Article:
I can't praise Florida's defensive adjustments without there being something to adjust from, and the way Florida played the first quarter, on both sides of the ball, against Kentucky was about as atrociously somnolent as I feared. Three-and-outs on the first two offensive drives, thanks in part to getting too cute? Check. A defense that forgets what a draw play is every week? Check. A lack of push up front that left receivers with time to work open? Check. The first quarter's going to kill Florida at some point if it keeps going as poorly as it has.
Jordan Reed made the best catch of the day on a play that saw him get tattooed, then had the day's worst drop on a ball that should have been caught. Driskel hit a leaping Reed in the hands on the play in the third quarter, but Reed a) didn't come back to the ball like he could and should have, and b) didn't pull the ball into his chest to secure it, but did c) lower his eyes to look at the safety headed his way. Florida scored on the drive, so it didn't end up mattering in this game, but a Reed that can make every catch is far more valuable than one with iffy hands.
Andre Debose is an unmitigated disaster at this point. He missed the first half of the game, apparently for a week of poor practices, and when he did get on the field, he muffed one punt, returned another for eight yards, and dropped a third. I realize that this is the line that Muschamp and Brent Pease are drawing in the sand for Debose, one that has the consequences of bad practices on one side and the rewards of good practice (probably just a picture of Trey Burton against Tennessee) on the other, but Debose has had chances to force the coaches to play him by using his speed and agility to make plays. Instead, he's giving them reasons to glue his butt to the bench. I'm an unabashed Debose fan, and I think what we saw him do against Alabama and LSU last year on two go routes is evidence that he's got talent that no other Gator does. But, damn, it's hard to be a guy rooting for Andre Debose right now.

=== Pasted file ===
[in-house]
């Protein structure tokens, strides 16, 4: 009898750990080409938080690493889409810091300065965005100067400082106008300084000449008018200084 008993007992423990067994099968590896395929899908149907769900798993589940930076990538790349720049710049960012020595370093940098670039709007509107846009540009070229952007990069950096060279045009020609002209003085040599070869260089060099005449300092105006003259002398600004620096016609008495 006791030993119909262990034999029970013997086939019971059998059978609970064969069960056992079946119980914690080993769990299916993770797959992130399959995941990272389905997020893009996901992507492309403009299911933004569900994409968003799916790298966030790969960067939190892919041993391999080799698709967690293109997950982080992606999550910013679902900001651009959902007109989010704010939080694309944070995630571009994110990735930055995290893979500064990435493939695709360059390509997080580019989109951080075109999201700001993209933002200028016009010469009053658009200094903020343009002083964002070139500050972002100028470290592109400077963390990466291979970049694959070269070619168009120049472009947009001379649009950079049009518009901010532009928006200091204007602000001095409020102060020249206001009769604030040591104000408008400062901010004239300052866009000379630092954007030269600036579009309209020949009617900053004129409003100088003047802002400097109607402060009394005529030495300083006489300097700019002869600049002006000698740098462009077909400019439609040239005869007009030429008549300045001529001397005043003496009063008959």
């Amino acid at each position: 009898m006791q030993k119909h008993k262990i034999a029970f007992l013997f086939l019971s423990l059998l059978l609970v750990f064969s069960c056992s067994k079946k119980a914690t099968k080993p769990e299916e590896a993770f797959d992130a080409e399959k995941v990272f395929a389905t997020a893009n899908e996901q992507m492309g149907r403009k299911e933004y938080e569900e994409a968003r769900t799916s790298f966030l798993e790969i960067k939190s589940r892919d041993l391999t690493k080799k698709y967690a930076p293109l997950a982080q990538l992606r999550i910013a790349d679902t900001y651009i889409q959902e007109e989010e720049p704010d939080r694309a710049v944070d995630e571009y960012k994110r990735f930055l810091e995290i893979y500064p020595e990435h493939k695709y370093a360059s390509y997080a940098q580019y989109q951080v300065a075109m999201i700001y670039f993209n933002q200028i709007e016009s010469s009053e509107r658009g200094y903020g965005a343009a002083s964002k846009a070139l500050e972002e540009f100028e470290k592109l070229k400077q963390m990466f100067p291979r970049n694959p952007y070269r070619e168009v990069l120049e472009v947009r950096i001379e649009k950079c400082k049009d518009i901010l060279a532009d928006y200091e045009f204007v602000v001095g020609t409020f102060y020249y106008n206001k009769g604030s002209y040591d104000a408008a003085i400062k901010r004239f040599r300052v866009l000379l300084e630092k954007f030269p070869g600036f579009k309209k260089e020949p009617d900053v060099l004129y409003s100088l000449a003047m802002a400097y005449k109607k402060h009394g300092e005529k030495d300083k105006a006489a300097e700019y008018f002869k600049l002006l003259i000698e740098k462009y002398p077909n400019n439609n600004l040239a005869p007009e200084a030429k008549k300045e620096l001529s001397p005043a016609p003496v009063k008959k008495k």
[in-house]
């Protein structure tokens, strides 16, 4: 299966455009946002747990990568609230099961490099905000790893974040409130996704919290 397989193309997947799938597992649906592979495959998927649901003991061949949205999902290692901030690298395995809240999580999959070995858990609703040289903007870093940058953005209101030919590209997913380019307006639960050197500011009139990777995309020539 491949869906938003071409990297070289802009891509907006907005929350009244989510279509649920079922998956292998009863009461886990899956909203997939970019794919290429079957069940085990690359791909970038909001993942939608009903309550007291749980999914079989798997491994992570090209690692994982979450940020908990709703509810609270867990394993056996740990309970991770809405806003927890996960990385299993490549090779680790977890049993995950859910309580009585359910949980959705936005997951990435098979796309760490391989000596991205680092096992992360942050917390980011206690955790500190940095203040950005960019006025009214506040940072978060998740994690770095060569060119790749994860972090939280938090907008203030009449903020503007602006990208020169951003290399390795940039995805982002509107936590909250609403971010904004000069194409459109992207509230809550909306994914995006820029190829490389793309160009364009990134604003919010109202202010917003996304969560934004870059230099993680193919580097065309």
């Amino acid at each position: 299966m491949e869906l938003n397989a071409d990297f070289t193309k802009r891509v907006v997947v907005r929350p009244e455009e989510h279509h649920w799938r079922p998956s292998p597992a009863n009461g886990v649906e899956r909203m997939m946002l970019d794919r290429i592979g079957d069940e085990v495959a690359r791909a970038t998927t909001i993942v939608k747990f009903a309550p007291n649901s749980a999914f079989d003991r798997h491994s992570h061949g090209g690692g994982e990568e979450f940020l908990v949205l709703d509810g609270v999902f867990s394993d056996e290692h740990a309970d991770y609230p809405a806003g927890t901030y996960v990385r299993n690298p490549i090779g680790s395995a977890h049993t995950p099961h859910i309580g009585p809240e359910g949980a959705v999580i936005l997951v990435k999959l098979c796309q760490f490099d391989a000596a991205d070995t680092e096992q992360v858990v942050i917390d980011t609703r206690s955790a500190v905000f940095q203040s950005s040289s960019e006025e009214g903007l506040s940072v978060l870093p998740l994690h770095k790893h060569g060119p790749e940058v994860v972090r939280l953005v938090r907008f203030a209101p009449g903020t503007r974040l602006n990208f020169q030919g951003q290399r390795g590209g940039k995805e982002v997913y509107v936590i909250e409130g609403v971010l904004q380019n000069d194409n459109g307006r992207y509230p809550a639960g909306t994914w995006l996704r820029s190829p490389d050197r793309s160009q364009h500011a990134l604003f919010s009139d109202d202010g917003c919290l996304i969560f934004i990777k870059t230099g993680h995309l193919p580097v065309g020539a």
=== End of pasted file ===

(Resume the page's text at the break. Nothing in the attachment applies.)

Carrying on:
This isn't about Florida at all, but Morgan Newton may be the worst quarterback I have ever seen play live. Saunders' interception came on a throw that was nowhere near a Kentucky player, Watkins' pick-six was on a route that would have been more subtly set up if Newton had hired a skywriter to scribble "THIS IS A SLANT" over The Swamp, and the pick that Michael Taylor snagged was on a ball that would have landed between Gators defenders if it had continued on its vector. This is the best quarterback you have, Kentucky? You're sure?
It was about the last thing that Clemson did to embarrass Florida State, sadly.
That's what I saw. What'd you see?